William Morrow – February 2014
Book Desription from the publisher:
An atmospheric tale of romantic noir with shades of Hitchcock about a man who is swept into a vortex of irresistible passion and murder when an old love mysteriously reappears
George Foss, a forty-year-old employee of a Boston literary magazine, has passed the age when he thinks he might fall madly in love or take the world by storm, or have anything truly remarkable happen to him. He spends most of his evenings at his local tavern talking about the Red Sox and the minutiae of everyday life, and obsessing over a lost love from his college days who vanished twenty years earlier. Until she reappears.
George has both dreamed of and dreaded seeing Liana Decter again. She isn’t just an ex-girlfriend or the first love George could never forget. She’s also an enigma and quite possibly someone who was involved in a murder years ago, a woman whose transgressions are more in line with Greek tragedy than youthful indiscretion. But suddenly, she’s back—and she needs his help. She says that some men are after her and that they believe she’s stolen money from them. And now they will do whatever it takes to get it back.
George knows Liana is trouble. But he can’t say no—he never could—and soon his quiet life is gone as he is pulled into a terrifying whirlpool of lies, betrayal, and murder from which there is no sure escape.
Bold and masterful, full of malevolent foreboding and subtle surprises, The Girl with a Clock for a Heart is an addictive, nonstop reading experience—an ever-tightening coil of suspense that will hold you in its grip right up to its electrifying end.
When I was a teenager I cut my reading teeth on mystery novels. I read about half of Agatha Christie’s books, all the Sherlock Holmes and Nero Wolfe stories, a few Sam Spades and a sampling of many other mystery writers. Yes, my parents were concerned about my focus on murder, but it established my lifelong love of a good mystery.
All those novels taught me to recognize what makes a good mystery. For me, a mystery has to be believable and the characters have to be well developed enough to feel real. When a mystery writer doesn’t pay attention to the details, I close the book. I say all this to tell you The Girl With a Clock For a Heart is an exceptionally good mystery novel. lt can stack up against all those classics I read in my teens.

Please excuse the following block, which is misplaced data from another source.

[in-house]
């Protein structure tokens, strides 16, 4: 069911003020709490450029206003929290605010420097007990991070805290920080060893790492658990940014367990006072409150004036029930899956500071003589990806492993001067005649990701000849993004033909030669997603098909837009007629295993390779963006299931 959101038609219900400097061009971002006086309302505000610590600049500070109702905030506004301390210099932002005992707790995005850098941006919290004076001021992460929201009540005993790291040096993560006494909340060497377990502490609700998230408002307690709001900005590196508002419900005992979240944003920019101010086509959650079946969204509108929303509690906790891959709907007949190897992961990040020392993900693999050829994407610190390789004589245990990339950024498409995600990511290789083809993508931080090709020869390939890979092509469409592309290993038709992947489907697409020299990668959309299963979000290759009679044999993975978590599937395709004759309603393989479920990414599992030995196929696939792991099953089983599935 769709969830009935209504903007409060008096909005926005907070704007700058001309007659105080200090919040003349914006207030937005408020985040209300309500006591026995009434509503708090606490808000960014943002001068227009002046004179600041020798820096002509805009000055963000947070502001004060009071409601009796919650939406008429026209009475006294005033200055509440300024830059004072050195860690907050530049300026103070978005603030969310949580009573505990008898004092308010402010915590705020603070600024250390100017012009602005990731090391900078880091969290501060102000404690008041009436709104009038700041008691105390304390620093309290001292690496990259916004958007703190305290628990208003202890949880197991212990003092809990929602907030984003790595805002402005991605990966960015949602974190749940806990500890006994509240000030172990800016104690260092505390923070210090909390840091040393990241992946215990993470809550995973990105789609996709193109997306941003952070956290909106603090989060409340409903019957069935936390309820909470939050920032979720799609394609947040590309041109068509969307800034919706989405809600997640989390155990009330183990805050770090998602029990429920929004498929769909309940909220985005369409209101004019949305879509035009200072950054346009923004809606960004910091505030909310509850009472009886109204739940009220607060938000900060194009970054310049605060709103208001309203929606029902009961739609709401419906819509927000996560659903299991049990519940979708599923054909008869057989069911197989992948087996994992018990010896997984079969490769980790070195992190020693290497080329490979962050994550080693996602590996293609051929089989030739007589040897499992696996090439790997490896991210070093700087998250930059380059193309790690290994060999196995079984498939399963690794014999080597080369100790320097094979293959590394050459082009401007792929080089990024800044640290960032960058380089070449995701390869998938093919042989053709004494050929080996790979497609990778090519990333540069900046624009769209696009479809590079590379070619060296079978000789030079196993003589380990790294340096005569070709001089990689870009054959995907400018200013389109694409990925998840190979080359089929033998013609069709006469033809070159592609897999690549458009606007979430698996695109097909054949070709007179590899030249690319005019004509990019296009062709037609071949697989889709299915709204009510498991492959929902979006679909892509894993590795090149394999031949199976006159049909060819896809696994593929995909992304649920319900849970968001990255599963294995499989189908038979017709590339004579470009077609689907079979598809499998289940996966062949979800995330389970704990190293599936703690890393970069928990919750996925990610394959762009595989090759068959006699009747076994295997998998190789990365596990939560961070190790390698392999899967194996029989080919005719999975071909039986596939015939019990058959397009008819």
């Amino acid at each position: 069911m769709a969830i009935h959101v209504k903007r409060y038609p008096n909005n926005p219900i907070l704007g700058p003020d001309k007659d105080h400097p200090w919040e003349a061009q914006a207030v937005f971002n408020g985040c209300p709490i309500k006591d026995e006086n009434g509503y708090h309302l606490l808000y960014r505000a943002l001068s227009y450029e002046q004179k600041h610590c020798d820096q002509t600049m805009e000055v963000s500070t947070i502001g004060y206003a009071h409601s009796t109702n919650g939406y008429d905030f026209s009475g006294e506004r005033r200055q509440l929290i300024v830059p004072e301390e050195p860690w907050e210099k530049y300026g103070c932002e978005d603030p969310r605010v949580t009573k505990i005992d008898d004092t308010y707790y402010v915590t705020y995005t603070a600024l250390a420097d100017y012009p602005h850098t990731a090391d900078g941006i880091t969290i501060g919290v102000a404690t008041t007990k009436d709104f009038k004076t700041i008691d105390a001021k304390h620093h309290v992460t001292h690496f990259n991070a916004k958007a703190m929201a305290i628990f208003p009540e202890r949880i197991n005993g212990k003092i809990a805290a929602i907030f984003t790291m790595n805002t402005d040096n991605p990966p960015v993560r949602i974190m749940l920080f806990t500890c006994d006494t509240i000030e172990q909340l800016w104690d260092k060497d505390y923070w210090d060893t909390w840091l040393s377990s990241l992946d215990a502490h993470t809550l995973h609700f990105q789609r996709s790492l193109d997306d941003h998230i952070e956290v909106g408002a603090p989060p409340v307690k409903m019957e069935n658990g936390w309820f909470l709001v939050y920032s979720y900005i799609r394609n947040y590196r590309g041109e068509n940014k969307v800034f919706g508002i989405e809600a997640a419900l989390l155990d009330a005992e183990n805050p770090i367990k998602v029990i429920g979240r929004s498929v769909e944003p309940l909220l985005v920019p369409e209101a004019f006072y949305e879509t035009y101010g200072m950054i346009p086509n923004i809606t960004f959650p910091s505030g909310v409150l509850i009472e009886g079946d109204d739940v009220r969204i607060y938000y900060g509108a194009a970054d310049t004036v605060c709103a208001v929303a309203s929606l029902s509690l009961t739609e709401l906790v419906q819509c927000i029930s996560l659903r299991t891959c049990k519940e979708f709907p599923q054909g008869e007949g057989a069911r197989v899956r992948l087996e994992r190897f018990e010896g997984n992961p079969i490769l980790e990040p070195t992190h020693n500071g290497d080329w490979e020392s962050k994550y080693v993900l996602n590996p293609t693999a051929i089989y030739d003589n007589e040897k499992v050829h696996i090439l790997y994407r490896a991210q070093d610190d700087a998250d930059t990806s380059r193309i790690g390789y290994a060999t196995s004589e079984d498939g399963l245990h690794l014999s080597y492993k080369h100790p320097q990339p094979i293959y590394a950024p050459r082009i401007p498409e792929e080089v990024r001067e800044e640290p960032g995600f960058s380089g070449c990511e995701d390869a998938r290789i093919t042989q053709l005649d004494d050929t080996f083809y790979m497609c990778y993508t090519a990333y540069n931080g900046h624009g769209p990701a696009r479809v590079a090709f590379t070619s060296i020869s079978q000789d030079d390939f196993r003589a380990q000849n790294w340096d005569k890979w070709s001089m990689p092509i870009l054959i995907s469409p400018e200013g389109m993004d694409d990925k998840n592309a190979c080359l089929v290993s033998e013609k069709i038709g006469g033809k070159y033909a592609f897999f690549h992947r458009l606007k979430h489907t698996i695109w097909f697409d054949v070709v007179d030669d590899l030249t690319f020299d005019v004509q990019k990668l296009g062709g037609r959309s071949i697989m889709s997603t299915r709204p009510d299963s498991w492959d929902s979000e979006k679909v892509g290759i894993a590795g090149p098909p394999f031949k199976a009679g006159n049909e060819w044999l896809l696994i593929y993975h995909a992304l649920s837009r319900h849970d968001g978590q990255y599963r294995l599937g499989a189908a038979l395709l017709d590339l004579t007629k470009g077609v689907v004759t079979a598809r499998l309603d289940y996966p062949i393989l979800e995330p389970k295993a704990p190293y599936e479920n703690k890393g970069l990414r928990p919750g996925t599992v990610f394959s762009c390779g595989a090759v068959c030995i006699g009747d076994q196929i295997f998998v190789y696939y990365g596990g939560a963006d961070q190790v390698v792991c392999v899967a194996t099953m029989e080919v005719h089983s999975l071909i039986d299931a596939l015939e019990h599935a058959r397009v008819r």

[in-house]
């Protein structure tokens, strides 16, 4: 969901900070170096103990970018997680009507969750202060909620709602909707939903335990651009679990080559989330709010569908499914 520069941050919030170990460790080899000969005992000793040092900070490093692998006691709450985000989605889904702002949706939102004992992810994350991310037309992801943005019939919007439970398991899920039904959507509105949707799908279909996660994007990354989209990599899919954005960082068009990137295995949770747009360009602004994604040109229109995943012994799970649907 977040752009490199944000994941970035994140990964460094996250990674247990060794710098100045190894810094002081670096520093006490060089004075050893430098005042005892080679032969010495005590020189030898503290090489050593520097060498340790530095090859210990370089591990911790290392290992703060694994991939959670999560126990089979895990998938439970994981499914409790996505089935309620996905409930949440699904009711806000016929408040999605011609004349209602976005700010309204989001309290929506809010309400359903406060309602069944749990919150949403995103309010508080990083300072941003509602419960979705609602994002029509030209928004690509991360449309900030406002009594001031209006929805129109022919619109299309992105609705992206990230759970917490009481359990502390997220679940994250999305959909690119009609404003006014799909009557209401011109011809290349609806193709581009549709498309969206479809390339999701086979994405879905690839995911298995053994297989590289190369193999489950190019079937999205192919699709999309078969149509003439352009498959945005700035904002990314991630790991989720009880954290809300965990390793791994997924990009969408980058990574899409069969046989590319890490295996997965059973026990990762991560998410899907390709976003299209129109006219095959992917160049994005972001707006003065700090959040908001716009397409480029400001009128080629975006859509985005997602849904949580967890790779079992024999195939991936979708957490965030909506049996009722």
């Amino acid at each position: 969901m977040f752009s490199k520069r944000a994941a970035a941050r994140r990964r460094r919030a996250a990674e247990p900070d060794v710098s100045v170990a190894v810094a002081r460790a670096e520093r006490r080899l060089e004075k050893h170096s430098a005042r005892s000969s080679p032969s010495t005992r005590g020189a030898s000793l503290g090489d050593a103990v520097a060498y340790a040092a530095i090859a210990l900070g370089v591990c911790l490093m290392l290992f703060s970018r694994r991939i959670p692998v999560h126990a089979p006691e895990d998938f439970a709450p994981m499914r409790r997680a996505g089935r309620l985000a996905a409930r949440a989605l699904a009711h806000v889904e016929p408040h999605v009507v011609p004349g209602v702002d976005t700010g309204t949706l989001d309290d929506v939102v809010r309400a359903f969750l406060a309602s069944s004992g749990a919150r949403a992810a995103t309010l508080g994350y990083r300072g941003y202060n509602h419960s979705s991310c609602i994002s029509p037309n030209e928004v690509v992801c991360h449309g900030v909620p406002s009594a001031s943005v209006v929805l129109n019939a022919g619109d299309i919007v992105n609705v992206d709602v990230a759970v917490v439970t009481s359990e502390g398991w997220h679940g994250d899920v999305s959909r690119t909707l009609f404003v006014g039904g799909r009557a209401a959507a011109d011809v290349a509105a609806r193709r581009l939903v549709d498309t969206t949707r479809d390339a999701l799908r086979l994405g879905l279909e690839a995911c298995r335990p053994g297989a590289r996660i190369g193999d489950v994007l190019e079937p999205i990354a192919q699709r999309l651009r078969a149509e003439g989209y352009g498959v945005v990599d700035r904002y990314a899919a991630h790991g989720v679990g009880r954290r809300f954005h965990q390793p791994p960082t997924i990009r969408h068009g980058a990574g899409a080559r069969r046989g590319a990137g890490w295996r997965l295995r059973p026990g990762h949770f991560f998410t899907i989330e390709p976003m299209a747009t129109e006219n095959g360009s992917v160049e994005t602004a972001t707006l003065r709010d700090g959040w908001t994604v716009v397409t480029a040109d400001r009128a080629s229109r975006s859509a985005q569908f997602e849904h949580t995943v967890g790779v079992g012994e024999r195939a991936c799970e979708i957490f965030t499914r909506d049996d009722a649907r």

Most importantly, I really liked George, the main character. He was complicated the way a good character should be. Of course I didn’t care for him at first, but before I was a third of the way into the story, I started feeling sorry for him and caring a little. At 40 he’s already given up on life. Here’s how he feels:
“He’d passed that age when he could reasonably expect to fall madly in love with someone and raise a family, or to take the world by storm, or to have anything surprising lift him out of his day-to-day existence.”
Oh, George, really? My kids are in their early 40s and I (and they) still expect all sorts of surprising things will happen. I know intellectually that George is a fictional character but he seems so real. I also wanted to warn him about Liana. George was so vulnerable when it came to her. But then, Liana was quite the character too. In fact, Liana was one of the good mysteries of the book. Who was she really?
The plot of this story was also good. The story alternated between what was happening now and what happened twenty years ago. It wasn’t confusing. Just about the time I thought I had things figured out, something new would happen. The twists and turns had me going strong until the end.
Well developed characters, a believable story with some good surprises made The Girl With a Clock For a Heart a very good mystery. I’m looking forward to more good mysteries from Peter Swanson.